I’m not a celebrity golfer; it’s not me, just not my thing. It’s nice to get invited to one or two events now and again, and I do have some celebrity friends, but throughout my career I’ve tended to surround myself with what I would call regular, normal people.
I’ve done quite a few personality tests, including the Myers-Briggs, and those results indicate I’m an introvert, but people think I’m an extrovert. I am shy and will never go into a room first if there is an option. Yet that will never have come across, particularly in light of some of the outfits I’ve worn at tournaments.
One thing that has been a constant throughout my career and for most of my life is that when it comes to shopping and spending, I have few rivals. My excesses often have to be seen to be believed.
If I said I once bought 60 pairs of Calvin Klein underpants, would you believe me? Didn’t think so, but I did. Or 40 pairs of trousers on the same day from the same shop? Yes, I did. Or 30 belts? Yes, that’s me. I’ve had 15 Ferraris, three Lamborghinis and an assortment of Jags, Bentleys, Mercedes, BMWs and Porsches. The most cars I’ve ever had at once was seven and I’ll admit that was a little excessive. I’m more sensible now.
The lifestyle I’ve had, I dreamed about as a kid, even though there was nothing wrong with the modest lifestyle I had growing up. My dreams were big not small because I have always felt that if you don’t aim high enough, you will invariably come up short.
This may take some believing, but I’ve never known how much money I’ve had in the bank, although occasionally I’ve known how little there was when Chubby’s said, ‘For heaven’s sake, Darren, stop spending’.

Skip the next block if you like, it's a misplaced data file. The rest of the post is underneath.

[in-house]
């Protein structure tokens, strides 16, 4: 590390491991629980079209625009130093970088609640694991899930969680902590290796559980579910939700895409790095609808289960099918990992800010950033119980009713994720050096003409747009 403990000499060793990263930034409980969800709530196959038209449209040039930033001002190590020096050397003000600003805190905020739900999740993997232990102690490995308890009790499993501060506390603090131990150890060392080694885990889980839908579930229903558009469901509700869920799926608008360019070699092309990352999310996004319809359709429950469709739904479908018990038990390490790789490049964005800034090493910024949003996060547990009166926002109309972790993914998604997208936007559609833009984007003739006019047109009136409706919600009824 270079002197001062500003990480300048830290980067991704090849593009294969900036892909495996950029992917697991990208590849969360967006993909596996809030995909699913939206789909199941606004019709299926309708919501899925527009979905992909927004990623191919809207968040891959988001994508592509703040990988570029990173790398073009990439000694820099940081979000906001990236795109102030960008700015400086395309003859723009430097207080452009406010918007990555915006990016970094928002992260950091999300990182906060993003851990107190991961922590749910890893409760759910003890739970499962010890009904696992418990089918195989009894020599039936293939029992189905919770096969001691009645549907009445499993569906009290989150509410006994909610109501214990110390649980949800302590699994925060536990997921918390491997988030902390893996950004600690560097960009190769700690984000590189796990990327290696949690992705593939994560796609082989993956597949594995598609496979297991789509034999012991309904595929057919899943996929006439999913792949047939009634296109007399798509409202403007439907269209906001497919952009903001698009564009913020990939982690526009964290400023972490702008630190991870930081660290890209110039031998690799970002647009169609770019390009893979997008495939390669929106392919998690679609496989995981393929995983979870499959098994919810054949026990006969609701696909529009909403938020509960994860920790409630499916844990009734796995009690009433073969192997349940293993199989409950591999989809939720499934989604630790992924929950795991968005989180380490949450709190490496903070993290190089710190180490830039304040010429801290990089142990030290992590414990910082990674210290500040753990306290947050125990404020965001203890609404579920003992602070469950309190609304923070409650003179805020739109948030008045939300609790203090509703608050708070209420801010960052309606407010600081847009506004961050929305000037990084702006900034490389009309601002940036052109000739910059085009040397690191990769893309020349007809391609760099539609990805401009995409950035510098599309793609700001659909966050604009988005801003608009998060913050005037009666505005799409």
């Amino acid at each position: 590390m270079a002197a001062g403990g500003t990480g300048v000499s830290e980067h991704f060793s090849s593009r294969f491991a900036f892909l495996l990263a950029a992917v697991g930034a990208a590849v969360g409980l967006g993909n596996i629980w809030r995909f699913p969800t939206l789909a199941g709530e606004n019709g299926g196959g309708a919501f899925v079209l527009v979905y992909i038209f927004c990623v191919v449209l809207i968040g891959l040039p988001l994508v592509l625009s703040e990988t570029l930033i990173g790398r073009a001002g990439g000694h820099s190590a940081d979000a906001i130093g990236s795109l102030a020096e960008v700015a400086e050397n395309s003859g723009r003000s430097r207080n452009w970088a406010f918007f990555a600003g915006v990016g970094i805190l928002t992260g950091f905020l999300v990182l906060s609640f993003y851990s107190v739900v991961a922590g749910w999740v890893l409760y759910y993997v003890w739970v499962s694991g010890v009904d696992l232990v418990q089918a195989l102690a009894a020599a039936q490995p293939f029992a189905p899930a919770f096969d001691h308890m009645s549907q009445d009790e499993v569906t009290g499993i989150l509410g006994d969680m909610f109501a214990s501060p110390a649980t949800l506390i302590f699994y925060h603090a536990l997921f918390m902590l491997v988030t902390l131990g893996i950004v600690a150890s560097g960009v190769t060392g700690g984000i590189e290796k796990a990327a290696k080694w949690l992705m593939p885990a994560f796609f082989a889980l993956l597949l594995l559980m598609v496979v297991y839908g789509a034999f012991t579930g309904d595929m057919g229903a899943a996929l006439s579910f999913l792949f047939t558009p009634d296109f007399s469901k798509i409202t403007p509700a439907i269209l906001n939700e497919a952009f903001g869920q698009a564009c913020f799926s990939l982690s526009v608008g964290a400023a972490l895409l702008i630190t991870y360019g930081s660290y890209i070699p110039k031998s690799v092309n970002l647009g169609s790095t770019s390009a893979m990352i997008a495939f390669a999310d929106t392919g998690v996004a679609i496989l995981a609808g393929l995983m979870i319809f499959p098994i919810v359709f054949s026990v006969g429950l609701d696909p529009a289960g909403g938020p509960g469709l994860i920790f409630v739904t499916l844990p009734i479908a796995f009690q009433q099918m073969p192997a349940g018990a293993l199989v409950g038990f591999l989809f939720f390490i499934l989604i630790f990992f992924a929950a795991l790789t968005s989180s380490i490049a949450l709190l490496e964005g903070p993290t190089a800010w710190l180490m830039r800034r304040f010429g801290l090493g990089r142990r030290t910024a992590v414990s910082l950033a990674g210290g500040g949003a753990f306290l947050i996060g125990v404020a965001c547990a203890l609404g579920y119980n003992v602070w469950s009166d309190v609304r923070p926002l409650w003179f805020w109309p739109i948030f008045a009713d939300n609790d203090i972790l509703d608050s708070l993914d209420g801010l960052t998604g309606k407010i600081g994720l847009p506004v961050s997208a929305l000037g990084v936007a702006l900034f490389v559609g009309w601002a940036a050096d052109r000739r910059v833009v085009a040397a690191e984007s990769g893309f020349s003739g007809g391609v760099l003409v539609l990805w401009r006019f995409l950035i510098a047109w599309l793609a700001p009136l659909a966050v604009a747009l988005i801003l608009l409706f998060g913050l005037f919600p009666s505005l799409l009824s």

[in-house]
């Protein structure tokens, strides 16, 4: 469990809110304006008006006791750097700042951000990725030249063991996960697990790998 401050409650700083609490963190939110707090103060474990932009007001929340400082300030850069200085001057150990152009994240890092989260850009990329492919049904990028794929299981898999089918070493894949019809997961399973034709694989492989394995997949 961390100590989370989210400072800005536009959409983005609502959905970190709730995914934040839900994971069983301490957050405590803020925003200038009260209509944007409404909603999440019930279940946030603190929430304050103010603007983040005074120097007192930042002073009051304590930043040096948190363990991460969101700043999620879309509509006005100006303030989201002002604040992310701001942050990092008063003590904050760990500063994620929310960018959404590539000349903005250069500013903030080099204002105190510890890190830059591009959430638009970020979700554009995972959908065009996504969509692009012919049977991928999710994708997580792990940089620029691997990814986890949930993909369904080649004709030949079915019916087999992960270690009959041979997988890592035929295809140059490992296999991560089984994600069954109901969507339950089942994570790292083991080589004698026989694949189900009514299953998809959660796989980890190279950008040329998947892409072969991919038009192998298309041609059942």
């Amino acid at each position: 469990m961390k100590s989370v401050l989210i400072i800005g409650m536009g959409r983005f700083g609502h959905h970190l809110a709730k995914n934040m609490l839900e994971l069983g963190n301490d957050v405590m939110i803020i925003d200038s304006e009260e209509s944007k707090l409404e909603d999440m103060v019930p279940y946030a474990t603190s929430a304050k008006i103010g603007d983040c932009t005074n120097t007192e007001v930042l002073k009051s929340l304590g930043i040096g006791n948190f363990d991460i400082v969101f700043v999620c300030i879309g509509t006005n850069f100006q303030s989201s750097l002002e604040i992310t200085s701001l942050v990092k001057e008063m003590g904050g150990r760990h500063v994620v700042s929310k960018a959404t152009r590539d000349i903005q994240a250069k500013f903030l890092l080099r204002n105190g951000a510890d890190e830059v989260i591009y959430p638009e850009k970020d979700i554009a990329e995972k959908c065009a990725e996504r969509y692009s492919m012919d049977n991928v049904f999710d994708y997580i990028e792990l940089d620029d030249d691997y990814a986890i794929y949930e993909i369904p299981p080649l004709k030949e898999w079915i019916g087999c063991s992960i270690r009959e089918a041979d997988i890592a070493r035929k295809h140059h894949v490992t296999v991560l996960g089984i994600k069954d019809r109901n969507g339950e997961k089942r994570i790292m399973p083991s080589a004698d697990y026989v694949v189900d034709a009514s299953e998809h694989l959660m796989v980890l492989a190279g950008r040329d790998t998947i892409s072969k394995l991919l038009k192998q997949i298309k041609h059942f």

My greatest extravagance was the private jet I owned with Lee [Westwood]. It cost us something like $12 million, with annual running costs of $2 million, and we had it for about 10 years. The running costs were ridiculous, but it was a great idea at the time. We were travelling a lot together because our itineraries were similar and it worked for us. But when Heather got sick, my schedule got out of sync with Lee’s, so when he used it, it cost him double and the same for me when I used it. We couldn’t split the bills any more and that’s when it stopped working, but there was always a nice buzz walking up the stairs to your own jet.
Looking back now, I know it was an extravagance, but that was when I was playing an awful lot of golf in Europe and America. Over the course of a year, it gave me an extra week with the kids and that was priceless.
Nowadays I’m just as happy going down to Belfast and getting on easyJet. I’m a lot more sensible than I used to be and some of that has been forced on me, because when Heather passed away I had to sit down and figure everything out. Thankfully, Alison has been wonderful for me in that respect. She’s a businesswoman who knows far more about the value of money than I do.
She’s helped me curb that foolish, excessive side. I did enjoy the high life for a while when I was in London, but circumstances changed and although London was the best place to be based for my golf, it wasn’t for my life. London and Portrush are chalk and cheese. London is a massive, wonderful city, full of the best things in life and all kinds of people and characters, whereas small-town Portrush has just a few of the nice things in life, but is full of all the best people.
Although I adore the house I have in the Bahamas, there is no place like home and that home is Portrush. When you come from Ulster, there’s always the question about whether you are British or Irish. I loved London and I’ve loved representing Ireland, but when people ask what I am, I’m just proud to say that I’m from Northern Ireland. It’s home.